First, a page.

The Umbellifer family includes the root vegetables carrot and parsnip, the herbs parsley, fennel, celery and dill and the decorative garden plants eryngium and astrantia. Wild flowers include wild carrot, cow parsley, hogweed and pignut. The family name is based on the genus Apium which was first used in 50 AD to describe a celery-like plant such as Apium graveolens Wild Celery. Apium could mean ‘liked by bees’. The common name Umbellifer is from the arrangement of the flowers in a compound umbel – a main umbel branching into many partial umbels, as in the wild carrot. Basic Flower Parts – 5 Sepals, 5 Petals , 5 Stamens, 2 styles
Cow Parsley Anthriscus sylvestris. Height 60 to 100cm. Flowers from April to June. Has no bracts. The stem is not spotted and not hairy. It is the first roadside umbellifer in spring and is a very common native wild flower.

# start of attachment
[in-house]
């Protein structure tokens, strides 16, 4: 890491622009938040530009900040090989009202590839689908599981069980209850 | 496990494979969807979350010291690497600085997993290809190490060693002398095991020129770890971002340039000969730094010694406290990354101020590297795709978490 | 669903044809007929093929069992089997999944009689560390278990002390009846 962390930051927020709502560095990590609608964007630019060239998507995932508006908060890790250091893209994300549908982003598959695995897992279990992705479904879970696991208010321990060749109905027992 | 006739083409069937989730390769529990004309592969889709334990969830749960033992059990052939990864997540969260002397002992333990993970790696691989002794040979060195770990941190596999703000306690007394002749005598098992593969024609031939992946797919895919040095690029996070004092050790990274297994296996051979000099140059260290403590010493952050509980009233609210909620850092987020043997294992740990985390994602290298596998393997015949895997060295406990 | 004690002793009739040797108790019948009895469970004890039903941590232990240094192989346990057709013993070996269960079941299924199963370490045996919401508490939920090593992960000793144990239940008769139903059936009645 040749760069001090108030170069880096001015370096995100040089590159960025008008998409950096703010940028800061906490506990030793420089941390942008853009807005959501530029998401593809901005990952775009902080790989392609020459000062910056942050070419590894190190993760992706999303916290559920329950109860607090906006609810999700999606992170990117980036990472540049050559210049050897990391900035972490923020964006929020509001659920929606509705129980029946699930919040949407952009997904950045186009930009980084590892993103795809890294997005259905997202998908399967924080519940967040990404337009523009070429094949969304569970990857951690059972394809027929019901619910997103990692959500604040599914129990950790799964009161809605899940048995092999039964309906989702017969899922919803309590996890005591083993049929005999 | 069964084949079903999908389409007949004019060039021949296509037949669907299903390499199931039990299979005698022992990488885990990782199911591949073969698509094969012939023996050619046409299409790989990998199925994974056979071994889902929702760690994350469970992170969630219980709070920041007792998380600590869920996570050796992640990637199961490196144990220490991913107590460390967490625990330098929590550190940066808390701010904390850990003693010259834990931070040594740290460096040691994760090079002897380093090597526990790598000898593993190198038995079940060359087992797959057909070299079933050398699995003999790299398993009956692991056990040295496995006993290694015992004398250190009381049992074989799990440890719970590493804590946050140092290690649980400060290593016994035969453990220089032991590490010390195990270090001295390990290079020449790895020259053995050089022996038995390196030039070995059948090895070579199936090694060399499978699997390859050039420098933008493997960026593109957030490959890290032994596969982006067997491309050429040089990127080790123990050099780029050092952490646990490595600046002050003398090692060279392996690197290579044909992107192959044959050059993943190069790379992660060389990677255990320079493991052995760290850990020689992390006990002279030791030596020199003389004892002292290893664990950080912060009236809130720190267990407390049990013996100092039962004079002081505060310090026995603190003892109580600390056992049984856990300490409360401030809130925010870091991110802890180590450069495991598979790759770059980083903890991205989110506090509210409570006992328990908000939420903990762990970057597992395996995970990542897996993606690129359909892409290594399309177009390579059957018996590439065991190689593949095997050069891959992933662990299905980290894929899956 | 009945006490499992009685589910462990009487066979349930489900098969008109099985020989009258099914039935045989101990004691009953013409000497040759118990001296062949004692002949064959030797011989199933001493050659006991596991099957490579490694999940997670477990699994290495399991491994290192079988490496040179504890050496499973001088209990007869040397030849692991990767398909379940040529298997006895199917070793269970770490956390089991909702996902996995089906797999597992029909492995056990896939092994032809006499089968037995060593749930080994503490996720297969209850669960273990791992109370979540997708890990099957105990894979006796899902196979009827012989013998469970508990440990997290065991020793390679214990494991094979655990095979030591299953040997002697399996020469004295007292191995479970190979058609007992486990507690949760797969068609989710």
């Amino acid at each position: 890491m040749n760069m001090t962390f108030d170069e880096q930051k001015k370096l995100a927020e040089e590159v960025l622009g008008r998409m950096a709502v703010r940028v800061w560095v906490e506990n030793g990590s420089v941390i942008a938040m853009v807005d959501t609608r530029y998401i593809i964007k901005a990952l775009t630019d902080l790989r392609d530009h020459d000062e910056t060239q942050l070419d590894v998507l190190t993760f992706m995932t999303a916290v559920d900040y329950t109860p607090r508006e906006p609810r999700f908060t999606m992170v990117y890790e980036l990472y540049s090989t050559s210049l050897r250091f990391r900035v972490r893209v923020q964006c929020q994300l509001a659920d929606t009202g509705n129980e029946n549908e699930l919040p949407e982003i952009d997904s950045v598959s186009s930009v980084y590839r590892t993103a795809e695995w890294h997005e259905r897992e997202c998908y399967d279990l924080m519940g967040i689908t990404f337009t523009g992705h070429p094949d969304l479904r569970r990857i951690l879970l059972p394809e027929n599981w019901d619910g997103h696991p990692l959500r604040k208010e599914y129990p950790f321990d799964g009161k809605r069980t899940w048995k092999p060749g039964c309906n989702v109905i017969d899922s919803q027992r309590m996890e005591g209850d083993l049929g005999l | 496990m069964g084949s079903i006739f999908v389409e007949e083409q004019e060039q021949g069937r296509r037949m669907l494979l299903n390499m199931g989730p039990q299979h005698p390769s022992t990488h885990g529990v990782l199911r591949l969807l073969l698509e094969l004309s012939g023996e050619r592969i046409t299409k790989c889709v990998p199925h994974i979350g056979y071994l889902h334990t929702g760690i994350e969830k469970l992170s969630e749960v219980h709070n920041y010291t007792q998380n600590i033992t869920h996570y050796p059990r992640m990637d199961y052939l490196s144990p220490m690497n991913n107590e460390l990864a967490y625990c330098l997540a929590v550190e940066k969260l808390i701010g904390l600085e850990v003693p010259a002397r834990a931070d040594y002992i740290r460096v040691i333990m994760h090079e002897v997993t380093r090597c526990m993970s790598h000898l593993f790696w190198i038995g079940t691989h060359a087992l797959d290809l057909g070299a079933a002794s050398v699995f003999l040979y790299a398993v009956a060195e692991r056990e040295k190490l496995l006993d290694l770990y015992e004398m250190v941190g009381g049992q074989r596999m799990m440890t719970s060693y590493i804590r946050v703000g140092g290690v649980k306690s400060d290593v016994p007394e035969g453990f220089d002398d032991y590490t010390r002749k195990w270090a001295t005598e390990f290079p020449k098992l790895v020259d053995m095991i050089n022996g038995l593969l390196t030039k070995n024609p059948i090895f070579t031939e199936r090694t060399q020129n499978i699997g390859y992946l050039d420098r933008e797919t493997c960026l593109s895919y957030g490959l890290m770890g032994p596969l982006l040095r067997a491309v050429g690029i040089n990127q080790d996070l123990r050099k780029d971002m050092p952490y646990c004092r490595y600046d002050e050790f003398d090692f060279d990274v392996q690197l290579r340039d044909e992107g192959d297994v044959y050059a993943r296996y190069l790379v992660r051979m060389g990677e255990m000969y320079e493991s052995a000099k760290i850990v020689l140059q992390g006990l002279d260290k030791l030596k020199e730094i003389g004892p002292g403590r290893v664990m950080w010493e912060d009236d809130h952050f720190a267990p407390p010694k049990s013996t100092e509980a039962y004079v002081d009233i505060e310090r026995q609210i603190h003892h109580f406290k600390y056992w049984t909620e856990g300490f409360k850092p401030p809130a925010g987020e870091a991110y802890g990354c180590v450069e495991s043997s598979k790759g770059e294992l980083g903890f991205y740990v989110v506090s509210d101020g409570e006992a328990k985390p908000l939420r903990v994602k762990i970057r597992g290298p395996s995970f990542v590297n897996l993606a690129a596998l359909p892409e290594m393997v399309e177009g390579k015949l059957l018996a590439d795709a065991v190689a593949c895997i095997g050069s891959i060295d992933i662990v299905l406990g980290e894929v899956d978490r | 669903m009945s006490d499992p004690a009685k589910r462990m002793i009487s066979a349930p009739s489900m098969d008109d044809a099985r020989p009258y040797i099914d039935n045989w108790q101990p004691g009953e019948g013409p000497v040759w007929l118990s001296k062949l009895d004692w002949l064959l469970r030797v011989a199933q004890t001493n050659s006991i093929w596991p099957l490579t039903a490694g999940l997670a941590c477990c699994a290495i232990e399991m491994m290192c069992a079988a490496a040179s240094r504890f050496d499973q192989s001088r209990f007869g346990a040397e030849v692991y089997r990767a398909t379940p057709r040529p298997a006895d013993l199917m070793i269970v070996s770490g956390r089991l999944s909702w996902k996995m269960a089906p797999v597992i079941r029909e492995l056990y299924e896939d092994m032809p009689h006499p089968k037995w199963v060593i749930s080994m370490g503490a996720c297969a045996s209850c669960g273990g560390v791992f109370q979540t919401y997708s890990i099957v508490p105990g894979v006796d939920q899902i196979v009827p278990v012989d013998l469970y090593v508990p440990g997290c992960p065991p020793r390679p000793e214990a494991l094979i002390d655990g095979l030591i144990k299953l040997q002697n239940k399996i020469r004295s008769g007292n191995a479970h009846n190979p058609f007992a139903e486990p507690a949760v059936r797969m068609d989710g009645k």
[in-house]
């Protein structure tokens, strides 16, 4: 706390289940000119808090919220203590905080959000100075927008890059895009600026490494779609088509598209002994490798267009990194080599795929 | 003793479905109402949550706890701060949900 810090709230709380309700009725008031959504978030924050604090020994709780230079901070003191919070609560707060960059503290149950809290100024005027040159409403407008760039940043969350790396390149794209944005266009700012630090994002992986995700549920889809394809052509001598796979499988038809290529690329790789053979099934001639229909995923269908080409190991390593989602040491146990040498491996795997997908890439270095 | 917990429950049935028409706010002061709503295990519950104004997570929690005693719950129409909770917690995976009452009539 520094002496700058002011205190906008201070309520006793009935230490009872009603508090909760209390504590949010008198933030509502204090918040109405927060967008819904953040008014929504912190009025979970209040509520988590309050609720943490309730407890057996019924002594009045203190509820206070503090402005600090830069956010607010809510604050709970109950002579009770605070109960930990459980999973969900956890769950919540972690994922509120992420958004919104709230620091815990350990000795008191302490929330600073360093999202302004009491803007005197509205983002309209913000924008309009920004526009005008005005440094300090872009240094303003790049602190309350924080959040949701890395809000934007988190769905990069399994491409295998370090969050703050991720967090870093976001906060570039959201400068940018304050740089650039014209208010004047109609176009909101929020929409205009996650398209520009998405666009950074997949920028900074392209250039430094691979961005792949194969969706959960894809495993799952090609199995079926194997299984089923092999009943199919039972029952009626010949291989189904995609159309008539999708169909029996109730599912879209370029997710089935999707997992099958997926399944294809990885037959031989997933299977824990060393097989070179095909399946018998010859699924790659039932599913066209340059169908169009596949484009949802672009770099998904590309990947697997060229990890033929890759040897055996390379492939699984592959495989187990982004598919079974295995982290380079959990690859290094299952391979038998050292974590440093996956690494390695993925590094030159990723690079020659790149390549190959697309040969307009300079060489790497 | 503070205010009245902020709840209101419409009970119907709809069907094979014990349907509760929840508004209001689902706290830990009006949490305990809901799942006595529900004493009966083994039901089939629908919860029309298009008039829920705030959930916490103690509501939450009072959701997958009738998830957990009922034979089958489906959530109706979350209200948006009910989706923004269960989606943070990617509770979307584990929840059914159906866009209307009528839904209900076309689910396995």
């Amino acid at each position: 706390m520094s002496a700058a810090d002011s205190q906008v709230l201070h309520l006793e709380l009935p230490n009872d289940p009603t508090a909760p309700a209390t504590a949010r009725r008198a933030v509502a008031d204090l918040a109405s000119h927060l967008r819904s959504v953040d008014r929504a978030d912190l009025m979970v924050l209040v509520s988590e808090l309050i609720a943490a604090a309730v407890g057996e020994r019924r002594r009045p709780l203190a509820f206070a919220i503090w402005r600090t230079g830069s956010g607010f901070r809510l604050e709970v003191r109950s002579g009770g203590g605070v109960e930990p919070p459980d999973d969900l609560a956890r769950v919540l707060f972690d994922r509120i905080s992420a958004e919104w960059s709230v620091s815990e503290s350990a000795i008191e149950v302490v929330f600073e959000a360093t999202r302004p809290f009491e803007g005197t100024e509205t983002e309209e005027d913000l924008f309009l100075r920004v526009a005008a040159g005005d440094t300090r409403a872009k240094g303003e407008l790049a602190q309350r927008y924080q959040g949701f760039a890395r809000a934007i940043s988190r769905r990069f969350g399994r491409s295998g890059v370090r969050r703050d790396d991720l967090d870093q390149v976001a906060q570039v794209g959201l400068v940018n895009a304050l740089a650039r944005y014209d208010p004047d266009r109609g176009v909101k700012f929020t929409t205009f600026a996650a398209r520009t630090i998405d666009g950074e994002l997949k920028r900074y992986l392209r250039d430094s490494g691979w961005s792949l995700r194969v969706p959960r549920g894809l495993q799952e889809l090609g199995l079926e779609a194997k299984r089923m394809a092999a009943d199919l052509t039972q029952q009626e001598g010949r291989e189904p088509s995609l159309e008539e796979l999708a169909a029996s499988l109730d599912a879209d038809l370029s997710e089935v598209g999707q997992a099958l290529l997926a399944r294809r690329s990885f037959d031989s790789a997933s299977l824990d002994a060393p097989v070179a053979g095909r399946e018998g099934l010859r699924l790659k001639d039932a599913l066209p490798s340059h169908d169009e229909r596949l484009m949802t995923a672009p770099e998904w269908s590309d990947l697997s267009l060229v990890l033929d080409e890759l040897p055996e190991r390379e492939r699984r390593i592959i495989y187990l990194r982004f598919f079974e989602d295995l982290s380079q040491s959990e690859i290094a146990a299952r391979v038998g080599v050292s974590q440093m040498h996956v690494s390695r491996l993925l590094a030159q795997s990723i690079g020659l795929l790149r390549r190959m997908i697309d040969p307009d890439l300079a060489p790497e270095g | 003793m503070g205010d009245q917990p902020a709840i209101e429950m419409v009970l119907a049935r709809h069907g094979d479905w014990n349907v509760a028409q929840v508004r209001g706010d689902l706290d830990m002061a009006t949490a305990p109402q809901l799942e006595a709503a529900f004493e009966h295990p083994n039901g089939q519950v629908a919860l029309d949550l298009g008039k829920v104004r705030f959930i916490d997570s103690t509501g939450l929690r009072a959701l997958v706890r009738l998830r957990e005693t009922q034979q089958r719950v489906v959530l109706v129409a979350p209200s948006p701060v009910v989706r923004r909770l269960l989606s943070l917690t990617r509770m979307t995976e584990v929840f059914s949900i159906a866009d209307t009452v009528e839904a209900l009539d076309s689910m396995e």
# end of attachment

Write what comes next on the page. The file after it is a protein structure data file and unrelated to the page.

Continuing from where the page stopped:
Eryngium is a genus of 250 species found worldwide. Several species are sold as ornamental garden plants in Britain. Mediterranean Sea Holly Eryngium bourgatii flowers are crowded onto a dense head surrounded by 8 or more spiny bracts.
Giant Sea Holly Eryngium x giganteum ‘Miss Wilmott’s Ghost’ is native to the Caucasus and Iran. It is used as an ornamental plant in British gardens. It flowers in June and August. It wasIntroduced to Britain in 1820.
Sea Holly Eryngium maritimum is a wild flower native to sandy shores round Britain and Eryngium campestre is an introduced wild flower species found in a few dry grassy places in England.
Astrantia is a genus of 9 species native to Central and Eastern Europe. Great Masterwort Astrantia major was introduced to Britain in the 16th century and is a popular garden plant. It is now naturalised in woods in several locations in Britain. There are several garden varieties with pink or scarlet bracts.